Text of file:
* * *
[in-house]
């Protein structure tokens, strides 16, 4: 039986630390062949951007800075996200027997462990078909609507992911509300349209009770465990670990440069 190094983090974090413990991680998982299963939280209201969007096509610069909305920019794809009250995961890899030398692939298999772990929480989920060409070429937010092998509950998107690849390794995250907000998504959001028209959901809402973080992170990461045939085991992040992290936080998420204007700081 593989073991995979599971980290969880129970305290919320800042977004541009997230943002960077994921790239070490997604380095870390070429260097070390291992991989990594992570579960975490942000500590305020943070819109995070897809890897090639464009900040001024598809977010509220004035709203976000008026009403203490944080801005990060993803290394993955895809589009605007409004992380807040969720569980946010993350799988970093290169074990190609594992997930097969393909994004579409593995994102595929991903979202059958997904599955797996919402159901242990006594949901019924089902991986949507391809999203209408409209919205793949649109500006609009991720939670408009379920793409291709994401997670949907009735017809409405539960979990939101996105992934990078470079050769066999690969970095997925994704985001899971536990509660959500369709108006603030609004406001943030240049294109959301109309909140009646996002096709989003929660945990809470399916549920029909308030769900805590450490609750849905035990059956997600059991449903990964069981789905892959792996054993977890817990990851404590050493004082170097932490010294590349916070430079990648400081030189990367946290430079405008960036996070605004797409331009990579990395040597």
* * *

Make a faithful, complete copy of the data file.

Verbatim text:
[in-house]
């Protein structure tokens, strides 16, 4: 039986630390062949951007800075996200027997462990078909609507992911509300349209009770465990670990440069 190094983090974090413990991680998982299963939280209201969007096509610069909305920019794809009250995961890899030398692939298999772990929480989920060409070429937010092998509950998107690849390794995250907000998504959001028209959901809402973080992170990461045939085991992040992290936080998420204007700081 593989073991995979599971980290969880129970305290919320800042977004541009997230943002960077994921790239070490997604380095870390070429260097070390291992991989990594992570579960975490942000500590305020943070819109995070897809890897090639464009900040001024598809977010509220004035709203976000008026009403203490944080801005990060993803290394993955895809589009605007409004992380807040969720569980946010993350799988970093290169074990190609594992997930097969393909994004579409593995994102595929991903979202059958997904599955797996919402159901242990006594949901019924089902991986949507391809999203209408409209919205793949649109500006609009991720939670408009379920793409291709994401997670949907009735017809409405539960979990939101996105992934990078470079050769066999690969970095997925994704985001899971536990509660959500369709108006603030609004406001943030240049294109959301109309909140009646996002096709989003929660945990809470399916549920029909308030769900805590450490609750849905035990059956997600059991449903990964069981789905892959792996054993977890817990990851404590050493004082170097932490010294590349916070430079990648400081030189990367946290430079405008960036996070605004797409331009990579990395040597």